And through this semi-dangerous land Alex and Connor have to quest for a series of objects that will get them home. (Not a spoiler – it says this on the back of the book).

Of course I do very much want to spoil the big reveals at the end (some of which I guessed and a few that I didn’t) but I won’t right now. I’ll spoil it when the second book comes out because of course, it’s set up to have a sequel. At least one.

Which I will look forward to. Because that was adorable, and clever in places and, yes the writing could be a little more refined but I forgot about it for huge stretches at a time so it can’t be that bad. A fairy tale about fairy tales. Lovely.

Last movie I watched: Taken. ‘Cause Liam Nesson is awesome. Good action movie, maybe I’ll see the sequel in a year when it’s in the library

Last TV episode I watched: MI5/Spooks. Which is awesome. I mean, I’m not sure I’ve actually watched that many serious spy TV shows but I’m sure that this is one of the best ones EVER. Also, everyone can die. Everyone does die. But it’s still awesome.

My favourite Harry Potter

Harry Potter and the Prisoner of Azkaban by J.K. Rowling

This book, in case you forgot to read the title of this blog post, is my favourite Harry Potter book. This blog post will discuss why that is and maybe some other stuff if I can think of anything else as important as how fantastic this one is.

There are many reasons why this is my favourite. One of the most important is that it is the only Harry Potter that has all my favourite characters and doesn’t feature one of them dying. For anyone who doesn’t want to draw up a quick diagram to work out which three I am referring to they are Dumbledore, Remus and Sirius. I know, I know, I seem to have a problem with loving characters who die. Whatever.

Another reason that this book is quite different from Chamber of Secrets and Philosopher’s Stone is the ending. In the first two books Harry, Ron and Hermione more or less know what they’re doing when it comes to the last few chapters – they knew they had to find the Stone, they knew they had to go into the Chamber of Secrets. Sure there were twists (Quirrel/Lord Voldemort?! Ginny/Tom Riddle/Lord Voldemort!?) but in Prisoner of Azkaban they have no such plan. It’s all kind of a horrible accident. Sure Hermione uses her cleverness and skill to work things out, Harry uses his courage and compassion to protect the people he loves and Ron’s loyalty and stubbornness get things done but really not one of them had a clue what they were doing. They didn’t get themselves as far as they could and then waited for help from the adults (read Dumbledore). Everyone, including the adults (excluding Dumbledore) just kind of blundered around, doing the best they could. Which I kind of liked.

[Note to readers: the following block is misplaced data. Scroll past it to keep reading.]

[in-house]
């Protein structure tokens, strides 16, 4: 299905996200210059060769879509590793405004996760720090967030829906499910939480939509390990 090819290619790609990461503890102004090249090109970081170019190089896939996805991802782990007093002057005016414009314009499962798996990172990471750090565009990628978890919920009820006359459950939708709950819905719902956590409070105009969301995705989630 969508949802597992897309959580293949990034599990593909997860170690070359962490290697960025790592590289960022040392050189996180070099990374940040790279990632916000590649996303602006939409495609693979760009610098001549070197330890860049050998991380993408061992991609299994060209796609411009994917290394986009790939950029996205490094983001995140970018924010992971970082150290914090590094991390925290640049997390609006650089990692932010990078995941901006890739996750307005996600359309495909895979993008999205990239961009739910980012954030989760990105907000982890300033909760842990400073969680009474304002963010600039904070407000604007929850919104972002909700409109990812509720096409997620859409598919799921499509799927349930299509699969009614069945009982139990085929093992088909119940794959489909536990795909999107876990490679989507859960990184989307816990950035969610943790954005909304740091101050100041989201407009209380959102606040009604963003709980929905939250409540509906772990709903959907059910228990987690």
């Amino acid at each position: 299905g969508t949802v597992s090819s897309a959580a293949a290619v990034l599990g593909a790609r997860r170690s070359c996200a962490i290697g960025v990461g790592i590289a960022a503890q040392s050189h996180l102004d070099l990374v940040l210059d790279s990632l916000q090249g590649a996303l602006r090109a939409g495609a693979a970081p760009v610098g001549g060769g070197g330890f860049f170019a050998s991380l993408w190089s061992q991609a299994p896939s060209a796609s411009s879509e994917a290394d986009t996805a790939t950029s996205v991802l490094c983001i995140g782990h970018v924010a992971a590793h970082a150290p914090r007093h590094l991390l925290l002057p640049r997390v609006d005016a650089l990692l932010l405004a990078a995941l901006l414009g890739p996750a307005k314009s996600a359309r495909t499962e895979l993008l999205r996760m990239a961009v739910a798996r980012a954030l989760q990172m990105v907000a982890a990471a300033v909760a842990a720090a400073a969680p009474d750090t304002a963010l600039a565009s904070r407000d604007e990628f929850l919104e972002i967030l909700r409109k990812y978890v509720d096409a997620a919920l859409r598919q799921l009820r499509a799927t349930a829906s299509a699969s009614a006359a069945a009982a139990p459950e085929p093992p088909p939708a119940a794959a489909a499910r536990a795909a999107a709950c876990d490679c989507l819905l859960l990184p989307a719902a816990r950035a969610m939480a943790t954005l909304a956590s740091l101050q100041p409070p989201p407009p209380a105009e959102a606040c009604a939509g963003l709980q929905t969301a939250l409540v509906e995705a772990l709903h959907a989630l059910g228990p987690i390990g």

At the same time, the story had the same subtle, sneaky hints about what was going to happen all the way through just waiting to be noticed by a super observant reader or a reasonably observant re-reader.

Again this time through I noticed things like the introduction of Cho Chang and Cedric Diggory and the number of real prophecies that Professor Trelawny has given.

One problem that has occurred to me is this: I understand why Lupin didn’t tell anyone about Sirius being an Animagus or the Map but when he saw Sirius Black’s dot on the map meeting Harry, Ron and Hermione, as well as Peter Pettigrew why didn’t he let Dumbledore know that a crazy murderer was being left unattended with three students. I mean, I know he was in a hurry, but he’s also a wizard. There’s no spell to send an S.O.S. message to your Headmaster if your school has had two break ins in the last year?

Of course, my last favourite thing (because I want to end this blog on a high point) is the Sirius, Remus, James awesomeness. ‘Cause if there’s one thing that I love, it’s awesome homosocial relationships. Which is exactly what that is!

In conclusion: This is the best Harry Potter ever.

The last movie I watched: Terminator Salvation. I don’t think I paid much attention to it somehow but it seemed to me to be a bad Battlestar Galactica knock off. I might watch it again to confirm that.

The last TV show I watched: Crash Course World History!! (The French Revolution). But I also watched some cartoons too – something called Jimmy Twoshoes. I’m not sure it’s my most favourite cartoon ever but it was pretty neat. The boy I was watching it with seemed to enjoy it.

Substance abuse, bad Frenchmen and philosophy – but now I know why I’m reading them

Ranger’s Apprentice Book Three: The Icebound Land by John Flanagan

All right, out of necessity this blog post is going to be full of spoilers ’cause I can’t talk about anything interesting that happened in this book without you know, talking about what happened in this book. So if you’re inspired to read this series and don’t want to know what happens in the third book you should probably go find something else to do with the next ten  minutes of your life.

For anyone else who’s left, let’s continue.

So the Icebound Land picks up where Burning Bridge ended. Will and Evelyn/Cassandra are being kidnapped by Skandian mercenaries (read Vikings)and looking forward to an exciting life of slavery. Halt and Horace are pursuing them through Gallica (read France). Halt is struggling with his oath as a Ranger since it’s stopping him from questing after his apprentice. Horace doesn’t have these problems.